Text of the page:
Be prepared for a total eclipse of common sense
`The more scare stories we put out, and the more people decide to stay at home, the better'
Monday 12 July 1999
Yes, I have that honour. Well, of course, I don't have the honour yet, but Tony Blair has as good as promised me a little title.
And everything is on course for the eclipse, is it?
Yes. Between you and me, we couldn't stop if we wanted to. There is only so much that New Labour can do.
Right. So it's less than a month to the eclipse now, is it?
Yes, less than a month - and please remember not to look at the sun directly.
Perhaps we can come to that in a moment.
When exactly is the eclipse taking place?
On 10 August at 10am.
I thought it was on 11 August at 11am?
Yes, you're absolutely right. Silly slip. Although...
Although we very much hope that a lot of people will think it is on 10 August at 10am.
Because if people go on the wrong day, it will spread the load of accommodation and traffic.
I gather that on the day itself, Devon and Cornwall will be chock-a-block.
That is the message we have been putting out.
YOU have been issuing scare stories about overcrowding?
Of course. We at the Eclipse Advisory Board want the whole thing to go off without a hitch. Ideally, the best way for that to happen would be for nobody to turn up at all. No crowds, no bother. That won't happen, of course. There's bound to be an invasion of hard-core anoraks. But the more scare stories we put out, and the more people decide to stay at home, the better.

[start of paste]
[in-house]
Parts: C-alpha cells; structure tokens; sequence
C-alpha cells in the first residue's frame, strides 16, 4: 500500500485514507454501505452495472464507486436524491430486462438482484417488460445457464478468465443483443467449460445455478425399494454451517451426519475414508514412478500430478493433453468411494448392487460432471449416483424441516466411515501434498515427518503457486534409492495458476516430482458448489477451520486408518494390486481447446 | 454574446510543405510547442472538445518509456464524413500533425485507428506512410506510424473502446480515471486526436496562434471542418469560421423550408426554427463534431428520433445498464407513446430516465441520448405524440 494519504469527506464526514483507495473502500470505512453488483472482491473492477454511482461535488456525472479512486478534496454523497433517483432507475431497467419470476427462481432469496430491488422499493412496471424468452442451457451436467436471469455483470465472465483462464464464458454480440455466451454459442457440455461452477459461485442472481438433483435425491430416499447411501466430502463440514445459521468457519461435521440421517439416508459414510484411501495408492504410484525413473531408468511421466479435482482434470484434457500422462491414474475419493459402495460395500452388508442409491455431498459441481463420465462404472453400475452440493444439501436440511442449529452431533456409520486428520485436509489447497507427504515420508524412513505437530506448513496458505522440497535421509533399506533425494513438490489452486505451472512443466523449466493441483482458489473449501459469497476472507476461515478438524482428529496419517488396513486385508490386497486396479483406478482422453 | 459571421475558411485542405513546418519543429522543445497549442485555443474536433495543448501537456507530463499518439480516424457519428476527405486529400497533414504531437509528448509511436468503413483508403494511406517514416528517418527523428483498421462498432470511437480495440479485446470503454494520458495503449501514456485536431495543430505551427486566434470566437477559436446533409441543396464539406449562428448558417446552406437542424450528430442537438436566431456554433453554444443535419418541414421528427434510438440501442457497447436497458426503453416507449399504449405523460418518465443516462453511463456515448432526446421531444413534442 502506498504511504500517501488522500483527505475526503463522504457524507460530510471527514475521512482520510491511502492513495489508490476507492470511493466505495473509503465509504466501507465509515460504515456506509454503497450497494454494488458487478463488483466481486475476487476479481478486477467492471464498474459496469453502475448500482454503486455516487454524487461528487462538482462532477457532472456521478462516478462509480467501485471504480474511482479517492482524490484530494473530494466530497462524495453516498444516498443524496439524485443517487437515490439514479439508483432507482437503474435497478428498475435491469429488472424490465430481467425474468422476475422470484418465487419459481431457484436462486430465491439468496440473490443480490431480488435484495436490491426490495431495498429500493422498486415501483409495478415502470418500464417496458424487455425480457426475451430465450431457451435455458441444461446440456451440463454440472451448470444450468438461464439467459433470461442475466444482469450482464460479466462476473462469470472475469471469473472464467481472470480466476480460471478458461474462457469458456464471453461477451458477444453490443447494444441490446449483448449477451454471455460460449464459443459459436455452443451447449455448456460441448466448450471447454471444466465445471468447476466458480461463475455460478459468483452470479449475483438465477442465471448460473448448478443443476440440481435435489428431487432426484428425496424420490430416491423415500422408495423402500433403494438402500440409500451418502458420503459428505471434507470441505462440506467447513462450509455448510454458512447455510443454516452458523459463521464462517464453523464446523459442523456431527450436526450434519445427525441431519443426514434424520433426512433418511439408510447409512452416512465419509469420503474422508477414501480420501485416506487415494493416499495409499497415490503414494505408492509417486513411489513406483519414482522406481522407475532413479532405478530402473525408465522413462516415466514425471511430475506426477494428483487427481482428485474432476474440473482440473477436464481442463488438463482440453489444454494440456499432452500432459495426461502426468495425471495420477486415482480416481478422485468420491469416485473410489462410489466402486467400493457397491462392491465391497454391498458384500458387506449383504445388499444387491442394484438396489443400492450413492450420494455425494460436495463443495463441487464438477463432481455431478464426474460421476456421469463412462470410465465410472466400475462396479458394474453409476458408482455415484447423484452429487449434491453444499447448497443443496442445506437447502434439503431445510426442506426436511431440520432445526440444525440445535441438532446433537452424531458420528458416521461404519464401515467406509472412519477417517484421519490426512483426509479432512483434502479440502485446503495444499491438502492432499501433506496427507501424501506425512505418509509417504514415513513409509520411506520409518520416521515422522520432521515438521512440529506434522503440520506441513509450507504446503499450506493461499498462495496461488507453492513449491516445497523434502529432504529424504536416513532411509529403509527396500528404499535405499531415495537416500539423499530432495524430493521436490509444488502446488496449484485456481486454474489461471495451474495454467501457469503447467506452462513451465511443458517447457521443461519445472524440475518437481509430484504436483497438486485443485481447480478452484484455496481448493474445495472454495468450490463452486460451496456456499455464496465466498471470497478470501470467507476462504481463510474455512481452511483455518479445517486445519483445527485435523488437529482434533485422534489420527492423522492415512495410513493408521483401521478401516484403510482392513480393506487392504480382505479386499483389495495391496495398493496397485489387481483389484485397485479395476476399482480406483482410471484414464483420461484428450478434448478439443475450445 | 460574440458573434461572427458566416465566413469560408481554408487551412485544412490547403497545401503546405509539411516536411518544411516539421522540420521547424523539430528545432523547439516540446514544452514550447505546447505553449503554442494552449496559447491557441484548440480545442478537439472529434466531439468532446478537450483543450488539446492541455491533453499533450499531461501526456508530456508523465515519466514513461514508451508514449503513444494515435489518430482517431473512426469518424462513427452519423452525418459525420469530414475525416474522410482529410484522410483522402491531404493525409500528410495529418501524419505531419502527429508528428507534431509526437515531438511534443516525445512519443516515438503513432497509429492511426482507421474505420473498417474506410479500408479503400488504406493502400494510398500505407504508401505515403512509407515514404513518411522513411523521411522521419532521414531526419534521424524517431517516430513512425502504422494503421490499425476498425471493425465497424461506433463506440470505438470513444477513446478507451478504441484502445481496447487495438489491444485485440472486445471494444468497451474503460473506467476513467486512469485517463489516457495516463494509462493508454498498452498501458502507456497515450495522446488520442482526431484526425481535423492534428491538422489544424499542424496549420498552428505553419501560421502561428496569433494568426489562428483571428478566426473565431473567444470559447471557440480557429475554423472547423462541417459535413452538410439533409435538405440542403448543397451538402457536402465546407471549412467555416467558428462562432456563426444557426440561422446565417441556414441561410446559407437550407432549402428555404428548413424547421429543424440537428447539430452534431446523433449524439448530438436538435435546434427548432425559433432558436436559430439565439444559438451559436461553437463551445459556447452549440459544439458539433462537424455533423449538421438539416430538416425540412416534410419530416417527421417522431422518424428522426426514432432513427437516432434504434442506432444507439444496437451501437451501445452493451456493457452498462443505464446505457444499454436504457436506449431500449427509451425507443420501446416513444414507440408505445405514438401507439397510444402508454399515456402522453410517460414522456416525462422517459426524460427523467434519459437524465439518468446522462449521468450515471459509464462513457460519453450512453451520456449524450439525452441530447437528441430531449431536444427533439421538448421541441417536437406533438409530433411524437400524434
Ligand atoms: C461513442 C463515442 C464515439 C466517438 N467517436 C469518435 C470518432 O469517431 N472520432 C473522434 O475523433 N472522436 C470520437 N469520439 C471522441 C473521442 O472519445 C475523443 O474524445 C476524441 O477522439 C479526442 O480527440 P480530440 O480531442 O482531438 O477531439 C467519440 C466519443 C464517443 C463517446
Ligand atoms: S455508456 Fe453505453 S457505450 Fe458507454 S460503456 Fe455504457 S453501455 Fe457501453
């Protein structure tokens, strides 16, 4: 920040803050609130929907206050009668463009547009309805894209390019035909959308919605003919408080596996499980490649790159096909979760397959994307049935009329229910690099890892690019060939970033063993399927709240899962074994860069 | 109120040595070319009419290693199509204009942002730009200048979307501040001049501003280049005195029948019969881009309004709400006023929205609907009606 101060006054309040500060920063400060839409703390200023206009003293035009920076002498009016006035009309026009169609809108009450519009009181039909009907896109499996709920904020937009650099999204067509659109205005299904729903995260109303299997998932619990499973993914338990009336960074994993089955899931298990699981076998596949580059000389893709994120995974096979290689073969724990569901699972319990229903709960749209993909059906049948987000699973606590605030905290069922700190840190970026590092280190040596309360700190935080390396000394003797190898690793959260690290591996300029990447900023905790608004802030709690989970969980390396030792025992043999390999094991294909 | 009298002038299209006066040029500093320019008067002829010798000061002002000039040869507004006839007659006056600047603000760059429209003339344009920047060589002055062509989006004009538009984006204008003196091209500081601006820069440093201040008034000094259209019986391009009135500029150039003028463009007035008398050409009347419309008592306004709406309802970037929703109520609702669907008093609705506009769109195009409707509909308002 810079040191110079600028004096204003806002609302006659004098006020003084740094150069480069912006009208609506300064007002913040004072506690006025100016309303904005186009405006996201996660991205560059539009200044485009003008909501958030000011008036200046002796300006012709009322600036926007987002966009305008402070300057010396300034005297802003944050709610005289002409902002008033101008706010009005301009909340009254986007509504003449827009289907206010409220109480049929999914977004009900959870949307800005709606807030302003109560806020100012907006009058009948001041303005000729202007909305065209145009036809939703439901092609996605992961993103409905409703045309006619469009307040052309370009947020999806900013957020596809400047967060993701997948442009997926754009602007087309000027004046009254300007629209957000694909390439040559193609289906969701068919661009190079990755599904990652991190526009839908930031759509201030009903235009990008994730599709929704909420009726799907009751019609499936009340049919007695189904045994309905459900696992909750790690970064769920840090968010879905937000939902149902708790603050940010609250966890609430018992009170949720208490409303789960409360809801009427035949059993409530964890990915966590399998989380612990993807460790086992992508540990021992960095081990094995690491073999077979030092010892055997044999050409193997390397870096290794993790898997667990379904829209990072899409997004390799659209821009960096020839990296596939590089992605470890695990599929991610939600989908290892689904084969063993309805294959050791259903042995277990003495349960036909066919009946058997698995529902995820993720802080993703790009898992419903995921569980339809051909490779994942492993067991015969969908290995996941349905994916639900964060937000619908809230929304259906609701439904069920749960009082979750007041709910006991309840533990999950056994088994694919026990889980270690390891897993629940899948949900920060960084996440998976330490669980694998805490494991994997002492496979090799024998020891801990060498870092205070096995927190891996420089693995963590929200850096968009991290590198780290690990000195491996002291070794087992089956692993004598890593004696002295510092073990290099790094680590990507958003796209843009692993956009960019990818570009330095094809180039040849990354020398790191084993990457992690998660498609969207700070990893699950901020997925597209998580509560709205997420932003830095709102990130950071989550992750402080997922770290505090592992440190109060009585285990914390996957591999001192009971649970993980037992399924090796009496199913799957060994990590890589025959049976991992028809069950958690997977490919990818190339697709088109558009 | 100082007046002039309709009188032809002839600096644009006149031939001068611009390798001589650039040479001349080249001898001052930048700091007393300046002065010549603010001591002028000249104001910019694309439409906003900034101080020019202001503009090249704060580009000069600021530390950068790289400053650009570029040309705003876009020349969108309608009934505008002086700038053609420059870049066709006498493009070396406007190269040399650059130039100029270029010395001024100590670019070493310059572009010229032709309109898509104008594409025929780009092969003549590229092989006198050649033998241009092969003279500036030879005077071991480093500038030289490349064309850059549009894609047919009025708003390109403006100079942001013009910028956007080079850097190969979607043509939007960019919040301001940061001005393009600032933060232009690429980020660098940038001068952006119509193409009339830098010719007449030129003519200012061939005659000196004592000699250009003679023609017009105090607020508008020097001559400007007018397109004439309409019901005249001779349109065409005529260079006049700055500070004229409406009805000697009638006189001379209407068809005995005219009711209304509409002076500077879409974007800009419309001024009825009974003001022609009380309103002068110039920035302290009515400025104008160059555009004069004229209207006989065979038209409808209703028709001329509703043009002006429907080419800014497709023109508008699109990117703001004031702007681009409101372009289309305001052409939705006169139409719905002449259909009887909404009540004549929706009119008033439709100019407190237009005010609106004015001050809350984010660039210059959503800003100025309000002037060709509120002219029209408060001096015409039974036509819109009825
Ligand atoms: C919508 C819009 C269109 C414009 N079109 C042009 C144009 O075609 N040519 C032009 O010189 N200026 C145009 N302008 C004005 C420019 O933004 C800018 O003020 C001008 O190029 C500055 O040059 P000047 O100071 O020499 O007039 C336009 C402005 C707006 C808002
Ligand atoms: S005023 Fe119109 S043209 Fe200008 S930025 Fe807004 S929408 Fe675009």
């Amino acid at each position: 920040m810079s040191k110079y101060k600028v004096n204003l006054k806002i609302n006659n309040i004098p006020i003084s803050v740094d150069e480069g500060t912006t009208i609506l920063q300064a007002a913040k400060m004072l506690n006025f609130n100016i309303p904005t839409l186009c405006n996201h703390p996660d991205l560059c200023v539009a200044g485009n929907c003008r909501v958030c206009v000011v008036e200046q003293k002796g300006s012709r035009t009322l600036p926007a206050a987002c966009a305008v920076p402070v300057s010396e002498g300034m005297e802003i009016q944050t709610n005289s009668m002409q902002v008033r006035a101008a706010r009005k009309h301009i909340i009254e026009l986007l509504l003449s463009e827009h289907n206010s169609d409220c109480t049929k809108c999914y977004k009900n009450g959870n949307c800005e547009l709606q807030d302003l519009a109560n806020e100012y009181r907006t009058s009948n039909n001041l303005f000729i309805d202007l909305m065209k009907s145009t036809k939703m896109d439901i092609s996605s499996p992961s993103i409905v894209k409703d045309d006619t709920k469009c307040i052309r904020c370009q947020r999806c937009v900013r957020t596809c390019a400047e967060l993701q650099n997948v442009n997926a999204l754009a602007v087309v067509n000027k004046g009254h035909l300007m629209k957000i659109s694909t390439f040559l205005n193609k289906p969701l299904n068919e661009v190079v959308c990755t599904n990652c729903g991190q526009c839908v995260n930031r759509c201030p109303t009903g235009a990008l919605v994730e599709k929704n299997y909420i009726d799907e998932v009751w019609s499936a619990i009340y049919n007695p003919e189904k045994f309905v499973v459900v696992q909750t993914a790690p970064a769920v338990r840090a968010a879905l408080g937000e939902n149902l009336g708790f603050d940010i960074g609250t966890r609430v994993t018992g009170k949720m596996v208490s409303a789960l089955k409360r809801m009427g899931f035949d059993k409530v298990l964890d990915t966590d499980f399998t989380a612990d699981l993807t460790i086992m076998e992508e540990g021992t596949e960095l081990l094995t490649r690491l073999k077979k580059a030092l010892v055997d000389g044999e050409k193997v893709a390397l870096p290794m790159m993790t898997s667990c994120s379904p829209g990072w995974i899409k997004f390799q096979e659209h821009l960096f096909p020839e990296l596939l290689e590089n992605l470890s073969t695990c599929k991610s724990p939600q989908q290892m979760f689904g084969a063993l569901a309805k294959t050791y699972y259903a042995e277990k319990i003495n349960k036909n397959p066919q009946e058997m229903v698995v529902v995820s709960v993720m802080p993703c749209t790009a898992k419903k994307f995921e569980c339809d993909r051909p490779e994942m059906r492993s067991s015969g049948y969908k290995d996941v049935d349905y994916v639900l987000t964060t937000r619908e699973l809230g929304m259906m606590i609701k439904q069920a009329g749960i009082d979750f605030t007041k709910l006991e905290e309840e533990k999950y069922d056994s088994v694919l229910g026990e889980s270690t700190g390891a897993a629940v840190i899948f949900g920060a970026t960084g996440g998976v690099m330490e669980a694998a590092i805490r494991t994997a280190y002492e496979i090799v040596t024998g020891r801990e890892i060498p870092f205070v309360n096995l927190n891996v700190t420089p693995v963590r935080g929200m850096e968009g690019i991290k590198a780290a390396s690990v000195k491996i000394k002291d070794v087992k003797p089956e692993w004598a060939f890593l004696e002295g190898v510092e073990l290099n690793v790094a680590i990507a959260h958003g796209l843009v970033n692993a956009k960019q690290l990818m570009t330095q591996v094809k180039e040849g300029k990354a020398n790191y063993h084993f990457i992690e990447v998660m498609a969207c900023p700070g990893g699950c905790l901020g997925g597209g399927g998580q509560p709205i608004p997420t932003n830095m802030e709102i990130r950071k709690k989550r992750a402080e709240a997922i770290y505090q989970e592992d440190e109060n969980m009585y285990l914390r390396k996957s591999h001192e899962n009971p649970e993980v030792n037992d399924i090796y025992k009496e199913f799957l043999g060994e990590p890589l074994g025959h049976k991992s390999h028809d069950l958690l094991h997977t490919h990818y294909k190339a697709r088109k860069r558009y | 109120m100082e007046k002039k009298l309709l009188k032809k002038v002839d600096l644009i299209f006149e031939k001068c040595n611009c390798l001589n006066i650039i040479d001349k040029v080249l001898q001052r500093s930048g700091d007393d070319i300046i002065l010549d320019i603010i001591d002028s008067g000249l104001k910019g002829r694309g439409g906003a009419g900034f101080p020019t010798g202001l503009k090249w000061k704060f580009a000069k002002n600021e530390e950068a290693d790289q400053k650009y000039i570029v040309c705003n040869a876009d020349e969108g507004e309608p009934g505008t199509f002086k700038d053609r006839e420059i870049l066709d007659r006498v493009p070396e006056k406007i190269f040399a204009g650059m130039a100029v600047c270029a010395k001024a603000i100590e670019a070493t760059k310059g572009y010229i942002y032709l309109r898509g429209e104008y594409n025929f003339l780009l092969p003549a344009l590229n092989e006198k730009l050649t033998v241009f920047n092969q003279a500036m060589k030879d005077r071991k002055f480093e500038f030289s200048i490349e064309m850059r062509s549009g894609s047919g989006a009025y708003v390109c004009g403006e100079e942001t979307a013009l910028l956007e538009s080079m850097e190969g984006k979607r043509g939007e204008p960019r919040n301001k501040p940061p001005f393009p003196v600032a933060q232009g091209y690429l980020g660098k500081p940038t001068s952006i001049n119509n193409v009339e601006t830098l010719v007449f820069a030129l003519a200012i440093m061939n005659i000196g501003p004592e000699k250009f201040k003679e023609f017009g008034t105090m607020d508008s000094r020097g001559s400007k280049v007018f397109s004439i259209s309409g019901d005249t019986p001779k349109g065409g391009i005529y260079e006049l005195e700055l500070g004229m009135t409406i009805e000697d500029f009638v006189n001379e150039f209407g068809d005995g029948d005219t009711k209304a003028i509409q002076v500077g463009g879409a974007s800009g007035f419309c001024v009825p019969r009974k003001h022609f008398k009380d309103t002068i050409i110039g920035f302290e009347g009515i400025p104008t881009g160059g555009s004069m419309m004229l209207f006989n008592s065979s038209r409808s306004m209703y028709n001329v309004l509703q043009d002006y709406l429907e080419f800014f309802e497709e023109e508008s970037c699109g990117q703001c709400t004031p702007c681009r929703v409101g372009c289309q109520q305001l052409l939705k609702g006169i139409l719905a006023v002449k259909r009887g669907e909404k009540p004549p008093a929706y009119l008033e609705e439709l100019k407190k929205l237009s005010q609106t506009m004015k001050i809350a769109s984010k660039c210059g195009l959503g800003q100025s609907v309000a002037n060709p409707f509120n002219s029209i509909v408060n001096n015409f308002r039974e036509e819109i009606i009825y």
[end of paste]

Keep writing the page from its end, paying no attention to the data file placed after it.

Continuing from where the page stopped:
What sort of stories are you putting out?
That the eclipse will turn you blond.
Sorry, blind. That it will be a field day for burglars and that everyone will return home to find they've been robbed. That there will be week- long traffic jams between the West Country and civilisation. That Devon and Cornwall will run out of food. That it will be completely overcast. We also put out a rumour the other day that sunshine doesn't really cause skin cancer.
Yes, I heard that one. Was that one of yours?
I have that honour.
And what was the point of putting it out?
We were preparing the ground for a rumour that eclipses may cause skin cancer.
And what effect is this having?
I have no idea. We simply don't know what the crowds are going to be like, or the weather, or anything. It never ceases to amaze me that scientists can predict to the second when a total eclipse will take place, millions of miles away, but not when a traffic jam or a rainstorm will take place a hundred miles away.
So what are you doing on a practical level?
Nothing. What kind of thing are you thinking of?
Well, the French government has issued every man, woman and child in France with a special pair of spectacles to view the eclipse through.
That, if I may say so, is a complete waste of money. What on earth are they going to do with them afterwards? Wait till another eclipse comes?
Use them as sunglasses?
They shouldn't do that. Sunglasses can actually alter your sense of perspective and cause driving errors which may kill you.
Good Lord, is that true?
I have no idea. But it is a rumour which we shall be releasing in early August. You see, giving everyone sunglasses would cost a fortune, but putting out scare stories costs nothing and is probably just as effective.
Are you working closely with the tourist people?
Very closely. They are desperate to get people to go there and we are desperate to keep them away.
Do you really think you can keep them away?
Oh, yes. Especially when we release our super-scare story in the week before the eclipse.
What story is that?
The Eclipse Bug.
My goodness! Are you trying to suggest that people within the orbit of the eclipse will find everything mysteriously failing to function on 11 August?
I certainly am. And that's not all...
Would you like to know more about the Eclipse Bug? Just send an SAE to the Eclipse Advisory Board (motto: `For God's sake, stay home!').
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